ncaa antitrust caseLitigation of antitrust cases frequently involve law firms and their clients going up against some of the biggest corporations in the world. It can often be a true David vs. Goliath battle, but if you have the right attorney on your side, you can pull off the upset and secure the compensation you deserve.

For a better understanding of how a successful antitrust case can be built, let’s take the recent case against the NCAA for example.

In August of last year, a federal judge ruled that the NCAA violated antitrust laws by not allowing its college athletes to receive compensation for the use of their names and likenesses. The NCAA rakes in billions in profits by using player’s names and likenesses to sell video games, memorabilia and TV broadcasts. The players never see a dime of that money. The lawsuit was brought by former UCLA basketball player Ed O’Bannon.

The court ruled that the NCAA’s rules were anticompetitive. U.S. District Court Judge Claudia Wilken ruled that the NCAA’s actions violated the Sherman Antitrust Act, the backbone of antitrust law. 

In a key portion of the ruling, Wilken said that a group market exists for players’ likenesses, as well as for television broadcasts, athletes’ names and their images. By preventing O’Bannon and others from collecting revenue on the use of such likenesses, the NCAA operated like a monopoly, the ruling said. Wilken said such restraints were harmful to college athletes, the majority of whom never play sports professionally after graduation.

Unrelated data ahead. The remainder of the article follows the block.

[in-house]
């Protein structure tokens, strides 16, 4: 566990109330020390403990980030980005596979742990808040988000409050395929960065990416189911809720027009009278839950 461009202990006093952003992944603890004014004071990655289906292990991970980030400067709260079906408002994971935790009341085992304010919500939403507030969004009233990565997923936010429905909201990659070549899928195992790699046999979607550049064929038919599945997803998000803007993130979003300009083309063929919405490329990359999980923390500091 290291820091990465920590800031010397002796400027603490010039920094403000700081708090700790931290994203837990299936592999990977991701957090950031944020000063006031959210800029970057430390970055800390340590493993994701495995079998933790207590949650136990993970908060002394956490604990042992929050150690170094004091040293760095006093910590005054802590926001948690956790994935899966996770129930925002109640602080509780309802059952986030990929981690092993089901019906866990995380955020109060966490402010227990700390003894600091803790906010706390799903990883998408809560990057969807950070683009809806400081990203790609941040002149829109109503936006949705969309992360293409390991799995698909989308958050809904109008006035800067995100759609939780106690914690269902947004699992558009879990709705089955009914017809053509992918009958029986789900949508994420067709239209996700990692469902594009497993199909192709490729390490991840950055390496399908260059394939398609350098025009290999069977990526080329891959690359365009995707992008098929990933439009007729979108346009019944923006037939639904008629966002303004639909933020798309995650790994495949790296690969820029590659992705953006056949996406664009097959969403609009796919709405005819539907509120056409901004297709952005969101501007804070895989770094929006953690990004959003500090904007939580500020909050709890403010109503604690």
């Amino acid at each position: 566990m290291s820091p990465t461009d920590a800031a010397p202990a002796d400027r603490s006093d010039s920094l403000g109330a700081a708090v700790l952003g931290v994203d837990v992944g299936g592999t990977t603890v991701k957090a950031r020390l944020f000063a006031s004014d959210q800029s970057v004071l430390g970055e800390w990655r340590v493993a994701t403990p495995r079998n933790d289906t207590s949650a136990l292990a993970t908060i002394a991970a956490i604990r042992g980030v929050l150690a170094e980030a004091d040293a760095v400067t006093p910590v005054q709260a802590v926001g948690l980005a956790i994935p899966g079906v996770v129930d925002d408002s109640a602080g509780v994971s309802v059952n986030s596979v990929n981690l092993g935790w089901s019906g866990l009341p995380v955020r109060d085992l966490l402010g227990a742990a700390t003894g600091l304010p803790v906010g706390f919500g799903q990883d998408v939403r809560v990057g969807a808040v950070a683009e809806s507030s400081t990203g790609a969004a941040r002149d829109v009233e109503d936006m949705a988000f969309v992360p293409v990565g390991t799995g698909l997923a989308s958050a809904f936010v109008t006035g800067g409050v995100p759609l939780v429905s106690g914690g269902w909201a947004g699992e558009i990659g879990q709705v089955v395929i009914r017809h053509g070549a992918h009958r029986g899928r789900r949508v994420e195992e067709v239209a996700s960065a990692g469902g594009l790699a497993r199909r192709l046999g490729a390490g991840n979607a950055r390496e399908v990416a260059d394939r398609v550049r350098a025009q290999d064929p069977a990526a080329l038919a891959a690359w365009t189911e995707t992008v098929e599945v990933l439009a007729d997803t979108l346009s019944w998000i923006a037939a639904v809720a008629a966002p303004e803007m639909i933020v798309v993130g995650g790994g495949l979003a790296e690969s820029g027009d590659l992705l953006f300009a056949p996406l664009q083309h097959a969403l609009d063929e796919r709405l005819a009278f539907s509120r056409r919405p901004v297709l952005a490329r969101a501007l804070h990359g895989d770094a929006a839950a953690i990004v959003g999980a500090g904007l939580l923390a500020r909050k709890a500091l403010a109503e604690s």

Judge Wilken wrote that when a recruit decides to play at a school, the school provides tuition, room and board and book expenses, which are too little or no cost to the school. In return, Wilken wrote, the recruit gives the school his athletic performance and the use of his name, image and likeness, which can be quite profitable.

In her decision, Wilken said:

“However, the schools agree to value the latter at zero by agreeing not to compete with each other to credit any other value to the recruit in this exchange. This is an anticompetitive effect.”

Why Antitrust Laws Matter

The idea behind antitrust law is that there needs to be vigorous competition in every market. This extends from complex cases like that of the NCAA and its student athletes to cases of price fixing. When sellers busily compete against one another, no one seller is able to take unfair advantage of the buyers – people like you.

Enforcement of antitrust laws and successful antitrust cases force businesses to stay honest and strive to improve their goods and services to get ahead in the economy. This all greatly benefits consumers and society as a whole.

Our team of proven and passionate anti-trust attorneys knows how to fight these cases.We handle antitrust cases throughout Alabama and nationwide. Call us today at (866) 515-8880 or contact us online.

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